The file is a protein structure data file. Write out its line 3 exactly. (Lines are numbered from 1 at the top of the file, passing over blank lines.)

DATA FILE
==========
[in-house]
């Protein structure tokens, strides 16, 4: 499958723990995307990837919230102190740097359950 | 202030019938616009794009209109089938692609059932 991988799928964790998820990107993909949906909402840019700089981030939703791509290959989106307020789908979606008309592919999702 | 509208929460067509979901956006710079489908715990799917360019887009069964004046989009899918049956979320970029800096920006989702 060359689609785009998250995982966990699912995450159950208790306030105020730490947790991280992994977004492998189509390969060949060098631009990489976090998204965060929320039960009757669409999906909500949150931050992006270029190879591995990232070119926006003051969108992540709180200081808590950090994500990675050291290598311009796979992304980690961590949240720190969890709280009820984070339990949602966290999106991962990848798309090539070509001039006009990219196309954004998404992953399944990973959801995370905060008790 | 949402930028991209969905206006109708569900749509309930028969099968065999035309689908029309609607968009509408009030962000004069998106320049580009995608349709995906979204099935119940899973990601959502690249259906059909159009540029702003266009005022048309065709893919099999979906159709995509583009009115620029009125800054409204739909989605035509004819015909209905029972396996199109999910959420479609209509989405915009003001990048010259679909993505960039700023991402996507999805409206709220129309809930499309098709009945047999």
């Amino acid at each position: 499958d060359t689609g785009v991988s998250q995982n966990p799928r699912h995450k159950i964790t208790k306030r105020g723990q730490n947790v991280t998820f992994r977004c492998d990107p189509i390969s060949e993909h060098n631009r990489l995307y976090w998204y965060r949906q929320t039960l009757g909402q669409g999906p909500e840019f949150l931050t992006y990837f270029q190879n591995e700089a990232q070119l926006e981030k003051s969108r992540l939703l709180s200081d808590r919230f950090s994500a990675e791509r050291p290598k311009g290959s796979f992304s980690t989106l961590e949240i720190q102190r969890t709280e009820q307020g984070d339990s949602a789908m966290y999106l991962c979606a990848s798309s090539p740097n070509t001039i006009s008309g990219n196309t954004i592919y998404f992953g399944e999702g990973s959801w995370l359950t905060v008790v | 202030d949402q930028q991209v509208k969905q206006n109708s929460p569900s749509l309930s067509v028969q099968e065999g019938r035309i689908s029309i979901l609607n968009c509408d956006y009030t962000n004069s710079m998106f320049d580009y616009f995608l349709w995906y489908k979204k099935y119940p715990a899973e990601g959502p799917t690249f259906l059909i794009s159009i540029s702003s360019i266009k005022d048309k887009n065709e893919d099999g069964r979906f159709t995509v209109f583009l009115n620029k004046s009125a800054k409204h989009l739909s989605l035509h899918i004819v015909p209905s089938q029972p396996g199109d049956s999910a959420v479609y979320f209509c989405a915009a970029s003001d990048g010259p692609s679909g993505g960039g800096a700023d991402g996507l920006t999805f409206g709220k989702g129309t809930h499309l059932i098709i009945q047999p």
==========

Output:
């Amino acid at each position: 499958d060359t689609g785009v991988s998250q995982n966990p799928r699912h995450k159950i964790t208790k306030r105020g723990q730490n947790v991280t998820f992994r977004c492998d990107p189509i390969s060949e993909h060098n631009r990489l995307y976090w998204y965060r949906q929320t039960l009757g909402q669409g999906p909500e840019f949150l931050t992006y990837f270029q190879n591995e700089a990232q070119l926006e981030k003051s969108r992540l939703l709180s200081d808590r919230f950090s994500a990675e791509r050291p290598k311009g290959s796979f992304s980690t989106l961590e949240i720190q102190r969890t709280e009820q307020g984070d339990s949602a789908m966290y999106l991962c979606a990848s798309s090539p740097n070509t001039i006009s008309g990219n196309t954004i592919y998404f992953g399944e999702g990973s959801w995370l359950t905060v008790v | 202030d949402q930028q991209v509208k969905q206006n109708s929460p569900s749509l309930s067509v028969q099968e065999g019938r035309i689908s029309i979901l609607n968009c509408d956006y009030t962000n004069s710079m998106f320049d580009y616009f995608l349709w995906y489908k979204k099935y119940p715990a899973e990601g959502p799917t690249f259906l059909i794009s159009i540029s702003s360019i266009k005022d048309k887009n065709e893919d099999g069964r979906f159709t995509v209109f583009l009115n620029k004046s009125a800054k409204h989009l739909s989605l035509h899918i004819v015909p209905s089938q029972p396996g199109d049956s999910a959420v479609y979320f209509c989405a915009a970029s003001d990048g010259p692609s679909g993505g960039g800096a700023d991402g996507l920006t999805f409206g709220k989702g129309t809930h499309l059932i098709i009945q047999p």